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Expert Q&A

Yes, your card payment can be rejected if it’s too small

Summary

It may be shocking, but a credit card issuer can refuse to accept your payment if the amount is smaller than the minimum that you owe

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Question for the CreditCards.com expert

Dear Credit Care,
We have accrued a large amount of credit card debt that we were very good about paying. However, my husband was recently without a job for 18 months, and we found out I was pregnant a month after he was laid off. We struggled and made payments; however, were unable to make a payment on a large credit card debt.

My husband now has a new job and we are trying very hard to work with creditors, but there is one company that will not accept a payment of $300! Can they do this? They stated that we are not working with them and will only accept a payment of $3,500 or $500 a month. If I had $500 a month, I would gladly pay them; however, I don’t. Can they refuse a payment? I thought it was illegal for a company to refuse any payment that we are trying to make in order to get it back on track. — Cindy

Answer for the CreditCards.com expert

Dear Cindy,
Congratulations on your new baby, your husband’s new job and your efforts to keep up payments on most of your credit card debt during a difficult time. I’m sorry to hear you are having trouble negotiating a repayment plan with the creditor of your large credit card balance. Sometimes creditors are unwilling to accept what is a reasonable offer in your mind for repayment. If the $300 per month you are offering to pay is less than the minimum payment terms of the original cardholder agreement for the account, the card issuer — or the debt collector — is within their rights to refuse the payment. Even if the account is in collections, the terms of the original agreement are still in force. That includes interest charges and any fees that might apply to your balance.

My recommendation is that you seek help from a reputable nonprofit credit counseling agency. Many times, a creditor is willing to accept repayment terms through a credit counseling agency that they may not be willing to accept when working directly with a consumer. One of the main reasons is because the creditor knows three things:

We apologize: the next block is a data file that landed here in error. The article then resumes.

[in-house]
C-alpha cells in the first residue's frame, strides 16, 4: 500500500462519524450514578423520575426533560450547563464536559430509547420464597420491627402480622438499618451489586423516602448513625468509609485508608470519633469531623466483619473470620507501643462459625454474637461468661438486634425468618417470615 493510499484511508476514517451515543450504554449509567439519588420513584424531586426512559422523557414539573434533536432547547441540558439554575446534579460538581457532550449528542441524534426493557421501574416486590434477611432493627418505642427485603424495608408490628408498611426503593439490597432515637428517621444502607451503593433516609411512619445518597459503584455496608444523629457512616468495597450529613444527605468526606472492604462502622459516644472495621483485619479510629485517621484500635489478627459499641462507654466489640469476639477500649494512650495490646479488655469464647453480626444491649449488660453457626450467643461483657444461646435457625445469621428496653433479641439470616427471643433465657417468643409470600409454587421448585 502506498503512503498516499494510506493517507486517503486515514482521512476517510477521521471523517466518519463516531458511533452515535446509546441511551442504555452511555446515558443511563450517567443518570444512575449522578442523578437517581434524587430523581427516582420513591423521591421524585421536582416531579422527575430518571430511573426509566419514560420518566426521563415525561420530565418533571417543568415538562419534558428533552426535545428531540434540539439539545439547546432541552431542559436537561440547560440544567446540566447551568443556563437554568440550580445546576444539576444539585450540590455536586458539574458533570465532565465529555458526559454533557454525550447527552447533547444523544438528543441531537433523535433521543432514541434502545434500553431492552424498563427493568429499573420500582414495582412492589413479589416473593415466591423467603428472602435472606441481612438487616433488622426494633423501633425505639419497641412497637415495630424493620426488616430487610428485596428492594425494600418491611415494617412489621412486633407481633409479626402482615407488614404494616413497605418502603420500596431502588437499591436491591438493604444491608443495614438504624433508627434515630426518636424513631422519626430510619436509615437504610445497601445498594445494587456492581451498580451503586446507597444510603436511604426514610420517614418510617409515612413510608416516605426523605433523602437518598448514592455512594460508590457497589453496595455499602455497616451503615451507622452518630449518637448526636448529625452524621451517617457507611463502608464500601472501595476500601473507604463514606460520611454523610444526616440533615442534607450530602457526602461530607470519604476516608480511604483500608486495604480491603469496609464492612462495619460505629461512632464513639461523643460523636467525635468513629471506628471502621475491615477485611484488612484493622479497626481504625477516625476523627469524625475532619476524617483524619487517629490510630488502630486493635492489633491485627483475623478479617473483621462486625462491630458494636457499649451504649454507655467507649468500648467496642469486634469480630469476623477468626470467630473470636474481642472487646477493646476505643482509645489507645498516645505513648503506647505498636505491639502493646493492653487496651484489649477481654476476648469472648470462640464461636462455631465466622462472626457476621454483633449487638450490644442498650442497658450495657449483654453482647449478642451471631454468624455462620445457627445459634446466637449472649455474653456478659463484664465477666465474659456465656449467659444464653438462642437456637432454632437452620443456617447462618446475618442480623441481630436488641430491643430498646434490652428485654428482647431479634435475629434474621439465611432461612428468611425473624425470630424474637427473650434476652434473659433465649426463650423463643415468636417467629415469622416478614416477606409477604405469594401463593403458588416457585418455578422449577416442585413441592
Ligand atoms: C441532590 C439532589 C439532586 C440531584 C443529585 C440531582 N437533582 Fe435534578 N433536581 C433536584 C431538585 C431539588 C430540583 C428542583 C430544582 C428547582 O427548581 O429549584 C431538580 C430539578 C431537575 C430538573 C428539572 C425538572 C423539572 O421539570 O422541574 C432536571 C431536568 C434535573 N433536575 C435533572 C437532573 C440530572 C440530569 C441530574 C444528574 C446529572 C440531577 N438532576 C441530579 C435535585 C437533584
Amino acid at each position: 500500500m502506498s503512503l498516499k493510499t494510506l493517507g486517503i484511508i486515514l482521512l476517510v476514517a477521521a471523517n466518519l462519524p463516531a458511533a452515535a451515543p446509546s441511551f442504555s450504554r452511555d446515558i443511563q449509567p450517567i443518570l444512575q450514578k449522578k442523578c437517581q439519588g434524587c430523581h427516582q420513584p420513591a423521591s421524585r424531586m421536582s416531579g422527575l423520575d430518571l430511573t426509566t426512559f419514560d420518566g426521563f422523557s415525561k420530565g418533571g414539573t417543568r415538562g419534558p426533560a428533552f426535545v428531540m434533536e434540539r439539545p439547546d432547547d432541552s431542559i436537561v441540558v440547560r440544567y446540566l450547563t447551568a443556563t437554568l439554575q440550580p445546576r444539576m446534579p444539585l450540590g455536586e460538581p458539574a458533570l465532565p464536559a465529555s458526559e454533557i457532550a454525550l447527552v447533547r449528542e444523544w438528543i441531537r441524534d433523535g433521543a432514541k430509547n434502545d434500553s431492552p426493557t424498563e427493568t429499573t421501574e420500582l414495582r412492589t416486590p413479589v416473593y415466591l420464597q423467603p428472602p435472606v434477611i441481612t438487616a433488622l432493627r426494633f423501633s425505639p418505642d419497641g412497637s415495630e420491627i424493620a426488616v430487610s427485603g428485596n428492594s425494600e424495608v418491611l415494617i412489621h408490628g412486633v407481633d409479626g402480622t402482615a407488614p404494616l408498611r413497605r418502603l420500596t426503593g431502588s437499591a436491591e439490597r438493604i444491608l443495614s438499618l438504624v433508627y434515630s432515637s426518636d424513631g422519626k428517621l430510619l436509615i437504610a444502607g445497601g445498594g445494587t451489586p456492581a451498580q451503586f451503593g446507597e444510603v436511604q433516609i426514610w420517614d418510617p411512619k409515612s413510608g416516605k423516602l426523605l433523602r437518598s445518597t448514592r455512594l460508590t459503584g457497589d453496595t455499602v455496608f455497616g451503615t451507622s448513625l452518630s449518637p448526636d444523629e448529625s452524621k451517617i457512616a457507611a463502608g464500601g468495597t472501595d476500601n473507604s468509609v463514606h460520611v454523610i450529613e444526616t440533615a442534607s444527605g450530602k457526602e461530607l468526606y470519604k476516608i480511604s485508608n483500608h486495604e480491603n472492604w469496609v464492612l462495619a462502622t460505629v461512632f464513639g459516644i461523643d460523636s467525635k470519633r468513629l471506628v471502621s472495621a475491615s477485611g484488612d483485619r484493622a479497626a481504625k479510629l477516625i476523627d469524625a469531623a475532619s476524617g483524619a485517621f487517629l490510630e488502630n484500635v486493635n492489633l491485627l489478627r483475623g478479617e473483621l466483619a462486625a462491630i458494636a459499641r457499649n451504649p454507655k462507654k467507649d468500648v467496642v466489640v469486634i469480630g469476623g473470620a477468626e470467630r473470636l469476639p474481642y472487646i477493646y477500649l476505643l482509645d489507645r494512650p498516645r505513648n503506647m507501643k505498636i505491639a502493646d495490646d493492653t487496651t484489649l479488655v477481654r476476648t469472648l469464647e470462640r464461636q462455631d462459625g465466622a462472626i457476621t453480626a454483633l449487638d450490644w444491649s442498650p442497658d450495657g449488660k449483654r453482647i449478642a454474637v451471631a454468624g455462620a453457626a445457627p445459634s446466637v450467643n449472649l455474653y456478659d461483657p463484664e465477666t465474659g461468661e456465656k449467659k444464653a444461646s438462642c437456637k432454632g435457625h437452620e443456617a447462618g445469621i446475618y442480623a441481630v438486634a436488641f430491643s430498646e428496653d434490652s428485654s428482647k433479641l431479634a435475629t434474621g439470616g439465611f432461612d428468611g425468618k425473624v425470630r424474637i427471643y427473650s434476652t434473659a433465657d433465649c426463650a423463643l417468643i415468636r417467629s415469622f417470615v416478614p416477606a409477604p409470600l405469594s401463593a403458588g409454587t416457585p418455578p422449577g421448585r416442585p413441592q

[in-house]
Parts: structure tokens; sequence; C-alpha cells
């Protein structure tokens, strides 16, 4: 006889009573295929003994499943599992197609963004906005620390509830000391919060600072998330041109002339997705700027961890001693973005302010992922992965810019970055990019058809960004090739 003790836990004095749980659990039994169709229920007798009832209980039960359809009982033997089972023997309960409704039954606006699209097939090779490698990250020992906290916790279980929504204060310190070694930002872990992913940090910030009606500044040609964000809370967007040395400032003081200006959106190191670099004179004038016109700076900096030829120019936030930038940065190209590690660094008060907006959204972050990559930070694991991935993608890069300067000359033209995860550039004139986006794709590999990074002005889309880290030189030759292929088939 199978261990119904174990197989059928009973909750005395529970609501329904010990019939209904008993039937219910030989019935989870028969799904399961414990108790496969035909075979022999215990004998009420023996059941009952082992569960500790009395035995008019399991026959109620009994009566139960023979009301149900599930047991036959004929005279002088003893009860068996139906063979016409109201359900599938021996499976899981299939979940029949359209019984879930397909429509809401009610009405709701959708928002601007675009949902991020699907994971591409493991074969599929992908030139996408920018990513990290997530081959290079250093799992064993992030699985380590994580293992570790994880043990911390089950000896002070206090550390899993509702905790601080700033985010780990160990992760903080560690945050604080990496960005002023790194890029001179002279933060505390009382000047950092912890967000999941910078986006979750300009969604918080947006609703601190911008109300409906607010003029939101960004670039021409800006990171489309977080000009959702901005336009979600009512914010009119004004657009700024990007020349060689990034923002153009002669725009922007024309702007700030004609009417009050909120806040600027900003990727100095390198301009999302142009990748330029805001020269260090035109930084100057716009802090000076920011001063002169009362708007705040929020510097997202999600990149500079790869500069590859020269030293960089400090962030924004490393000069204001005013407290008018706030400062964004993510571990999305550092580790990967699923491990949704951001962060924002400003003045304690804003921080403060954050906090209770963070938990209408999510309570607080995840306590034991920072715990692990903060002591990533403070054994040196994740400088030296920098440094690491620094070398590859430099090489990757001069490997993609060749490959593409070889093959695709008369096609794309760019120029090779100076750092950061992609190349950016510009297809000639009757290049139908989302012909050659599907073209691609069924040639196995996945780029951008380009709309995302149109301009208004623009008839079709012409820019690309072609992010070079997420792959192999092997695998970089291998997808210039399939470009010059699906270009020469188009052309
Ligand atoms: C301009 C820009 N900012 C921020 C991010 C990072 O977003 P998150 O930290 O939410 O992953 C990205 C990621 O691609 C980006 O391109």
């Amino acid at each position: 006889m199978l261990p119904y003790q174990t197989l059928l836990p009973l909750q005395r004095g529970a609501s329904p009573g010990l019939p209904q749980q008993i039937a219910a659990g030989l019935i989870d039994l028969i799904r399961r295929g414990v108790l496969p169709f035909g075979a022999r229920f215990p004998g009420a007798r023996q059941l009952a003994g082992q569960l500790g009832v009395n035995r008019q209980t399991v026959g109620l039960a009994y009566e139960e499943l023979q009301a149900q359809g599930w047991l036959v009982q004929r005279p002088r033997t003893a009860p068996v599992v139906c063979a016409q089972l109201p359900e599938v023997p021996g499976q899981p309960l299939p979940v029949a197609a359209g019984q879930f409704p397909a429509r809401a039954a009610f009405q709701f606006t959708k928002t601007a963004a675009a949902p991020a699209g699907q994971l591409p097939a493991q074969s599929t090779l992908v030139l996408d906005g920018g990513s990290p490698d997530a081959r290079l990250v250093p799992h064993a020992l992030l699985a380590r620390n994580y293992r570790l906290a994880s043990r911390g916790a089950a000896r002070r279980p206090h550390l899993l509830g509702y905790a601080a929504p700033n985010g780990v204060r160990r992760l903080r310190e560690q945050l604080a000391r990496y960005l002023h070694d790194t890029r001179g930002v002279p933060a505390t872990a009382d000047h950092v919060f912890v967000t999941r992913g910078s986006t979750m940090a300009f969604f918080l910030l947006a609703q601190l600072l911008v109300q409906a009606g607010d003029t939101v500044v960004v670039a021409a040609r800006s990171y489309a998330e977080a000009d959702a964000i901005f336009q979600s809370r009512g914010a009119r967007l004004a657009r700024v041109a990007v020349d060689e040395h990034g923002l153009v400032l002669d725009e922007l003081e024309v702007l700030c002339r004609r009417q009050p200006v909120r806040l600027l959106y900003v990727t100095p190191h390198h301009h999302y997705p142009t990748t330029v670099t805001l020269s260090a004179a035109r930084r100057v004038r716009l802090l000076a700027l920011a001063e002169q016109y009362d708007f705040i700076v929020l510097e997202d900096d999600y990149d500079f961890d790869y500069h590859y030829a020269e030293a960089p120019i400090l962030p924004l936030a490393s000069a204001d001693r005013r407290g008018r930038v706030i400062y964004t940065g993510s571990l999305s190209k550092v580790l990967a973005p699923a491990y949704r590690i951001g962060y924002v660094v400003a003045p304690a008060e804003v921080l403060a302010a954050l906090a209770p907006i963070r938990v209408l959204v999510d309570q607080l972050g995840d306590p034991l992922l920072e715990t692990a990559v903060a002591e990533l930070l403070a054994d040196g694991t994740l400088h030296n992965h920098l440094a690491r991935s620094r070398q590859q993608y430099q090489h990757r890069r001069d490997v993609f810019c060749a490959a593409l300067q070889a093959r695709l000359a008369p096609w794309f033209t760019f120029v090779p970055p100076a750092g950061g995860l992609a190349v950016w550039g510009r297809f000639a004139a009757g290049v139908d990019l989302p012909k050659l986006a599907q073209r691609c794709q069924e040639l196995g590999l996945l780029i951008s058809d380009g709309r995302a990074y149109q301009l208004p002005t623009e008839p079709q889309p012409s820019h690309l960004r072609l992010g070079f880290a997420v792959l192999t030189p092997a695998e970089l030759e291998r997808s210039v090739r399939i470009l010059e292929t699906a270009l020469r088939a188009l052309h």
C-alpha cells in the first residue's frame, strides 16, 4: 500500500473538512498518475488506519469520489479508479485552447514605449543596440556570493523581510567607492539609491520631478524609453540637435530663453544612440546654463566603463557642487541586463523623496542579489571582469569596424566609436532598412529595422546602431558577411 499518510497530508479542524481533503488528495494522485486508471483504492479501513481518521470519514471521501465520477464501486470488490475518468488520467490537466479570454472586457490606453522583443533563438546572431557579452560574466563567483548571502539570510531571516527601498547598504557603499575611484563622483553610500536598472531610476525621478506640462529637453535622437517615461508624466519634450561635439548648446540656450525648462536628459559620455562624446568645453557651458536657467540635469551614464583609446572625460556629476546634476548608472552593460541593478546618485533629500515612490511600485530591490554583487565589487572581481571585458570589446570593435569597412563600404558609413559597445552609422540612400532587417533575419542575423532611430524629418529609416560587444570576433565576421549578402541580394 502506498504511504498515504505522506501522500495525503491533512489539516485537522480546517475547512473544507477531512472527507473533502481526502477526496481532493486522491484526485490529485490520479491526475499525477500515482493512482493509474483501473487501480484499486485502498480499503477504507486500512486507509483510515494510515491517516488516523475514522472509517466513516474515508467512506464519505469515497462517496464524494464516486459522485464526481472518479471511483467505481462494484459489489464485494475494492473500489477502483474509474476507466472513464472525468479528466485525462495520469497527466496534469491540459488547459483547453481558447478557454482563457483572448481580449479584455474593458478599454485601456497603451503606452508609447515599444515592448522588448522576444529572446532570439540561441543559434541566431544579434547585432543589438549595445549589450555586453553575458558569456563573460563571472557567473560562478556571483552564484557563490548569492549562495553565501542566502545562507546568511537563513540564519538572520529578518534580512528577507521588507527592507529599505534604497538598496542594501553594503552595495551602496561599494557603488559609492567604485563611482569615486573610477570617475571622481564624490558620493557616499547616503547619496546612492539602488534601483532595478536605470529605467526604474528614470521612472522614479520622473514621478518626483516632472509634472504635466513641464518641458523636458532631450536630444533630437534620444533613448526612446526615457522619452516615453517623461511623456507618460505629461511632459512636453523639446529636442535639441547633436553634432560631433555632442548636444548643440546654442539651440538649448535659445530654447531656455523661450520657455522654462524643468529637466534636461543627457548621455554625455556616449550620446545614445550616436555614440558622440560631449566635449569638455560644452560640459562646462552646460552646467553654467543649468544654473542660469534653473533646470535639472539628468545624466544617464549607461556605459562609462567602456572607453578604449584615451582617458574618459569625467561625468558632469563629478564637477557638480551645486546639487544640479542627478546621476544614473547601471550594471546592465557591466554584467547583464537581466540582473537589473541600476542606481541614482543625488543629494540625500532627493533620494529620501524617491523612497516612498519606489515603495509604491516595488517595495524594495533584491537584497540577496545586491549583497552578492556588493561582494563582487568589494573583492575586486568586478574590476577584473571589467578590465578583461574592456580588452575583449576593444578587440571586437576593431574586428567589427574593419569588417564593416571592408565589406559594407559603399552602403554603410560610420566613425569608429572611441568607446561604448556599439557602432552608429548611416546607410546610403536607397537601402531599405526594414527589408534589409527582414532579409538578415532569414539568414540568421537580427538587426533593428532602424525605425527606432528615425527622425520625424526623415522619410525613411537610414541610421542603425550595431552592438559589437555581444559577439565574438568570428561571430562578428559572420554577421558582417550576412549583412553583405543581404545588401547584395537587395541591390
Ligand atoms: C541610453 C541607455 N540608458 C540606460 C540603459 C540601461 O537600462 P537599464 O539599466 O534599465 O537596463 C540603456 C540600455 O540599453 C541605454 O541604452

• The credit counselor has reviewed your finances.
  • You’ve agreed to make your best effort to pay what you can afford.
  • The repayment amount will lead to your balance being paid in full in five years or less.

That last point is key. To arrange a repayment through a credit counseling agency, you will need enough income to pay off what you owe within five years or less.

So, contact a nonprofit agency with the National Foundation for Credit Counseling or the Association of Independent Consumer Credit Counseling Agencies and speak to a certified counselor. After a thorough review of your current expenses and income, your counselor will make recommendations on how best to resolve your current situation.

If you do not currently have enough income to repay your debt through a debt management plan with a credit counseling agency, you might consider contacting an attorney who specializes in collections. The attorney may have better luck negotiating an affordable repayment plan with the collector. Or keep trying to communicate with the creditor regarding repayment. Ask to speak to someone who has the authority to negotiate repayment and specifically request a hardship program. If you don’t receive the help you need, ask to speak to that person’s supervisor and be sure to stick to the monthly repayment amount you can afford. Keep records of the dates and times of calls and who you speak with.

Should the creditor continue to be unwilling to accept your repayment offer and decide to sue you in court to collect, I recommend you hire an attorney to represent your interests. And give your attorney your records of efforts to try to negotiate repayment with the creditor.

Handle your credit with care!

See related: 15 questions to help you find the right credit counselor, Pros and cons of debt management plans

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